Social media is an interesting beast. I’ve pretty much lived and breathed it since I started this blog back in 2009 – but if I’m honest I’m only starting to really ‘get it’ now – six years later. Maybe that’s because these days I make part of my income in the world of digital communications, or perhaps because I’ve had my first experience of feeling a bit burned by social media recently. (First time in six years – that’s pretty lucky I know.) Or, more likely, it’s because I’m starting to see how social media is going impact the world of my girls in the not so distant future.
This year the powers that be deemed it necessary for my eldest to have an iPad for school. (Deep breaths.) To be honest I’m fully supportive of technology becoming part of education. In fact I think it’s really important. Our kids are going grow up in a world filled with technology and school is one of the safest and most productive places for them to learn about it.
But what I didn’t expect was how the new school iPad was going to opened up our home to an entire new level of social media. Suddenly my daughter has access to email, face-time and a plethora of other junior social media produced by the Department of Education. In the past my girls have never been overly obsessive about screen time or games. We’ve never had to worried too much about managing their online time or restricting access – because they didn’t really care that much. But now that the social aspect of technology has arrived, I can see that this is going to change – quickly.
Where as I used to have to beg my mum to let me call my friends on our home phone (admittedly we talked for hours on end) kids these days can face-time, message and email each other. The social aspect of school life can keep running way outside of school hours. You can send each other emails at night to arrange what to play at lunch time tomorrow and organised play dates before your parents even know you’re chatting. It’s a brave new world of social overload.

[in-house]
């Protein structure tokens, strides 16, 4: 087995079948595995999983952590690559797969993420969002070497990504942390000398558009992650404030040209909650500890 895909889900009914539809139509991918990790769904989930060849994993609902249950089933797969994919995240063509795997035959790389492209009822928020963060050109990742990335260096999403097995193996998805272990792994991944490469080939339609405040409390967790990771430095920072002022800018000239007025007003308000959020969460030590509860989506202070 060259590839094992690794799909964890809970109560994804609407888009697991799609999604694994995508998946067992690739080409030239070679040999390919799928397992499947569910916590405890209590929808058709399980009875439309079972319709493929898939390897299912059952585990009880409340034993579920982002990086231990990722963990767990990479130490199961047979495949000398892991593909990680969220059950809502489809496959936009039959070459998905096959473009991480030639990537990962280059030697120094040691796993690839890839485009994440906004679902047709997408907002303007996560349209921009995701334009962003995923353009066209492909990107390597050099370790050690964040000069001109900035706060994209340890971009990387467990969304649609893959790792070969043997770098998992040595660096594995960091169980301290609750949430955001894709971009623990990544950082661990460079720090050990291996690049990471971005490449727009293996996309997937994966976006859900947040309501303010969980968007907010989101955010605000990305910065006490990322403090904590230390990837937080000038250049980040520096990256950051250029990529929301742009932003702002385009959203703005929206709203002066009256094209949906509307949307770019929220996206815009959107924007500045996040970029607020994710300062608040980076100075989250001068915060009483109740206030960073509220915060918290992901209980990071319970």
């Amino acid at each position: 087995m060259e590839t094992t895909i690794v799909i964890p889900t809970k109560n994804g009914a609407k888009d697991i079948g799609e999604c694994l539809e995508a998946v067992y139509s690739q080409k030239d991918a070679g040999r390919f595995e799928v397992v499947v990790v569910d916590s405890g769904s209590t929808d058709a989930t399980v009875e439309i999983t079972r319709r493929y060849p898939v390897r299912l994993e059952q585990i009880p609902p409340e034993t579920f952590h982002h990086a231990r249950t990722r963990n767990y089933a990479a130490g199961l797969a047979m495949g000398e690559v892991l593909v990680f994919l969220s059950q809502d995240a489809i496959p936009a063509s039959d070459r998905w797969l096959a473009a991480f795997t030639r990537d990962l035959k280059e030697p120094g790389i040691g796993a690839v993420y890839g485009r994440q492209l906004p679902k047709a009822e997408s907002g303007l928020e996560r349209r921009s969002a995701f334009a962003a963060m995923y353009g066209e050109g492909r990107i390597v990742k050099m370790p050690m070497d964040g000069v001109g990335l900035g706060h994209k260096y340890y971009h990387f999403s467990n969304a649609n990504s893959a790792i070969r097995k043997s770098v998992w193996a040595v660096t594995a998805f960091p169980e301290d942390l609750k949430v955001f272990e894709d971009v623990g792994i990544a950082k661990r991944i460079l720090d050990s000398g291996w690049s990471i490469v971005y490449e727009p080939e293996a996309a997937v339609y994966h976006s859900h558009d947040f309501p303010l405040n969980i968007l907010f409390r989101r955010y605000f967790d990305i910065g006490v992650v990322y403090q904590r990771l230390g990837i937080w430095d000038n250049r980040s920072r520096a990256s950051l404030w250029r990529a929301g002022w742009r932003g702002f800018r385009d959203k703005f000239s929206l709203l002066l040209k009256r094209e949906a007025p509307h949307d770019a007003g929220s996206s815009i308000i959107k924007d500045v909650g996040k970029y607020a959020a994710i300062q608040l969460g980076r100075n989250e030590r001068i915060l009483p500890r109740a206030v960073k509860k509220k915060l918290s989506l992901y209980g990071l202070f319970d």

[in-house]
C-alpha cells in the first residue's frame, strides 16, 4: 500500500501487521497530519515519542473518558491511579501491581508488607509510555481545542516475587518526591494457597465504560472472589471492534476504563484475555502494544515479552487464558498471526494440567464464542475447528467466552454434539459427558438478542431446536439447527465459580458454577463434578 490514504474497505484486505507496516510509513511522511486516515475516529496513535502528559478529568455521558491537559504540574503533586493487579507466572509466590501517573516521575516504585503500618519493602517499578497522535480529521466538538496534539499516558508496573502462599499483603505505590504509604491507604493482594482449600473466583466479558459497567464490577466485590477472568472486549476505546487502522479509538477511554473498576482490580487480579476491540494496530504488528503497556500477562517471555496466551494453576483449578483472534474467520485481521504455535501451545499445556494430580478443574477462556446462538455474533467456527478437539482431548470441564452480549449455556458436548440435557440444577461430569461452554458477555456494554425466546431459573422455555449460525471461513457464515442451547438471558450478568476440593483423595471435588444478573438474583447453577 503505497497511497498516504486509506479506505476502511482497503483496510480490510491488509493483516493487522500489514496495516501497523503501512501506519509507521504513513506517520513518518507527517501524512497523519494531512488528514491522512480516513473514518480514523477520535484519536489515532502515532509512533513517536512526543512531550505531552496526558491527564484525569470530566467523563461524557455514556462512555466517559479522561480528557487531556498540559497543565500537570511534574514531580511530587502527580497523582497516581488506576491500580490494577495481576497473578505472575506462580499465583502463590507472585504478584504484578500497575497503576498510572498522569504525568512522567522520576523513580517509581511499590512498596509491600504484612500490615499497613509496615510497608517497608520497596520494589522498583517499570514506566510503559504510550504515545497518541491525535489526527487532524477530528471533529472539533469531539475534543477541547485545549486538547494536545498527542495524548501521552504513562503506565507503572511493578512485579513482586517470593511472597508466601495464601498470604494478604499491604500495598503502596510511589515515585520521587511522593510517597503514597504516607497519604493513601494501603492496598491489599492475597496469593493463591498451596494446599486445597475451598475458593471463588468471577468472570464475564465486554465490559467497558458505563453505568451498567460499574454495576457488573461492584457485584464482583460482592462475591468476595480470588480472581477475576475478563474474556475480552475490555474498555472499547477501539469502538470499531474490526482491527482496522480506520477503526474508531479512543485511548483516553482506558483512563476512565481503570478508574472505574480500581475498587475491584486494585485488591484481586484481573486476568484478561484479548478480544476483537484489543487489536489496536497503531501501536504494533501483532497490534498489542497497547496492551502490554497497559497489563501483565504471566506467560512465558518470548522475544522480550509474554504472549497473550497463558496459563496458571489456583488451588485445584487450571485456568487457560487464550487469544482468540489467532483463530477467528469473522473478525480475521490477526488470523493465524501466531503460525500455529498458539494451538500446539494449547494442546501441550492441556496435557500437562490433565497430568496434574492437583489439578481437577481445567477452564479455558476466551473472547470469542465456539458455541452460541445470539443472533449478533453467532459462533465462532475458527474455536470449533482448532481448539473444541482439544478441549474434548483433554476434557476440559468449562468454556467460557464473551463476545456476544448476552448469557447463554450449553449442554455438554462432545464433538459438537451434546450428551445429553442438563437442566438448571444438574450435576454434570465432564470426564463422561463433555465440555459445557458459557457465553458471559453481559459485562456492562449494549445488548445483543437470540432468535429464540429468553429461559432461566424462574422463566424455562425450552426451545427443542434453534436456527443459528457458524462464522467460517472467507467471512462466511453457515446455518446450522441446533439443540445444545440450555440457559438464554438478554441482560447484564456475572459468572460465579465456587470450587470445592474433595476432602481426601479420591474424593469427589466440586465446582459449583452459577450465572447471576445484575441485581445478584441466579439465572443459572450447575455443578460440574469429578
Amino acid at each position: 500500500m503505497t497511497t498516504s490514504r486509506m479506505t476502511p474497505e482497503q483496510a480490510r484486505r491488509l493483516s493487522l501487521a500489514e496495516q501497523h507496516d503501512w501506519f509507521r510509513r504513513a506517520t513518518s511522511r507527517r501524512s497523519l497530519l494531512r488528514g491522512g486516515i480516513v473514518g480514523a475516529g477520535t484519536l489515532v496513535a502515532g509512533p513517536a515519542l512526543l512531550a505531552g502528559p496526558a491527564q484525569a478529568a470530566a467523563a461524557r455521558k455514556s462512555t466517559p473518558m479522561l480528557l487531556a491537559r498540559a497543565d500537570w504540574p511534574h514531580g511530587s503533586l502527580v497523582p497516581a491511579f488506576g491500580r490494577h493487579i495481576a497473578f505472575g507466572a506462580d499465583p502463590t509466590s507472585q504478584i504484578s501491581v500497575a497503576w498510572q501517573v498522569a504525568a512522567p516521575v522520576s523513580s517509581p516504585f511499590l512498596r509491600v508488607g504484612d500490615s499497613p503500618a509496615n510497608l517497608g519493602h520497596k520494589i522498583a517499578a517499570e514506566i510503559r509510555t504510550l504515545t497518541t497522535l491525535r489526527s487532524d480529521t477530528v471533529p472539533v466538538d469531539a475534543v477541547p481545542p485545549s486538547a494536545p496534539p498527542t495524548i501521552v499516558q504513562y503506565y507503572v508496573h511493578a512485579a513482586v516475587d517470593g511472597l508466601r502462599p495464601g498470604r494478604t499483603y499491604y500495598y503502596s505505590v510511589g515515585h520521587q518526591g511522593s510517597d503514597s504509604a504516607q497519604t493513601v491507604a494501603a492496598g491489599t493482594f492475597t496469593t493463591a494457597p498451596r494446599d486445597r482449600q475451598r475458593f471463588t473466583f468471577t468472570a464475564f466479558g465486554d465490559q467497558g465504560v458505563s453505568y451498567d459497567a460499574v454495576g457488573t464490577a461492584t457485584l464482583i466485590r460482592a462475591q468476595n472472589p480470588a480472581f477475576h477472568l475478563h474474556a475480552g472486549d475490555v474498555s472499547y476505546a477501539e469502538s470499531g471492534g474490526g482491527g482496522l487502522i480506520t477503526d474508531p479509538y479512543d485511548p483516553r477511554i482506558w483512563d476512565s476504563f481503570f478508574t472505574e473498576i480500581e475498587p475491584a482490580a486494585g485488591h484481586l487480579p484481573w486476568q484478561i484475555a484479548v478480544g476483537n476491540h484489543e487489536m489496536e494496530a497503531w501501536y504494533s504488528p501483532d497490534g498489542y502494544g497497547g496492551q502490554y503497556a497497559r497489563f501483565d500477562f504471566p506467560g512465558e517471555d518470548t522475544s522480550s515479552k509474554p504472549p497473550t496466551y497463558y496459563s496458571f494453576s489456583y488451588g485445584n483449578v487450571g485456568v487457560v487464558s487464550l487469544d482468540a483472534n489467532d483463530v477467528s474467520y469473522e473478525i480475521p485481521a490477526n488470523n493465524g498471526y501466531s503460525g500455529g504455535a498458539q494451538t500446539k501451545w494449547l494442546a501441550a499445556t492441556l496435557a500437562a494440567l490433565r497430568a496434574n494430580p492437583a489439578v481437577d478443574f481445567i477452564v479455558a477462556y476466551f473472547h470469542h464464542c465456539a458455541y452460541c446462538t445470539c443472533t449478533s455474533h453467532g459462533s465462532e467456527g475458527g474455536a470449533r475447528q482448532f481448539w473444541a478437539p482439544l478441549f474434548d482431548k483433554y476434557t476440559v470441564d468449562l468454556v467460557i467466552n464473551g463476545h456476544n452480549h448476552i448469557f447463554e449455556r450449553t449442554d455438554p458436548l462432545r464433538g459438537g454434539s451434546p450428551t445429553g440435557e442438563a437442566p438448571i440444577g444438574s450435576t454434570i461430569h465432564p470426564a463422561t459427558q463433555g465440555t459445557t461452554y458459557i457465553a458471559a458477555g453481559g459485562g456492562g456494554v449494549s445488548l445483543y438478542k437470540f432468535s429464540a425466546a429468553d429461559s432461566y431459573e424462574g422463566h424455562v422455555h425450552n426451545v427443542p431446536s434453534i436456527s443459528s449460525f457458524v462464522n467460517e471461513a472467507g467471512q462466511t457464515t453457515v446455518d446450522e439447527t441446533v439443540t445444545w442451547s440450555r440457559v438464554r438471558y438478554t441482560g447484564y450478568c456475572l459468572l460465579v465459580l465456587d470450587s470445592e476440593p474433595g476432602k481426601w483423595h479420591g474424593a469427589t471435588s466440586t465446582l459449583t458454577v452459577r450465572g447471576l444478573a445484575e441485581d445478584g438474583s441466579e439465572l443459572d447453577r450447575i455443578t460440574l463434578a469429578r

Now all these things are genuinely okay on their own, but what I am starting to see is that social media is luring my girl in and there is a real danger of it beginning to suck up too much of her life. And that’s before we even start to think about the more far-reaching implications. I think the time has arrived for some purposeful family planning around the use of social media in our home.
So this, along with my own personal revelation that I too need downtime, has led me to Social Media Free Saturdays. I am beginning to think that as people we don’t actually turn off or enter into downtime when we are continually focused on our social media. As a self-confessed introvert, who gets my energy from downtime, that can be exhausting. Sounds weird I know – but I honestly don’t fully relax when I’m staying connected. Forcing myself to spend some planned time away has been a revelation and a relaxation all wrapped up in one – not to mention good role-modelling.
So my weekends are now pretty much social media free. (To be honest I occasionally sneak a look on my phone – but it’s happening less and less I promise.) And it feels good. It’s almost like closing the door on work (or school or whatever the case may be) and walking away into my own life again. (Feel that? See it’s relaxing just thinking about it.) Do you ever feel the need to unplug from social media? How do you set limits for yourself and your family.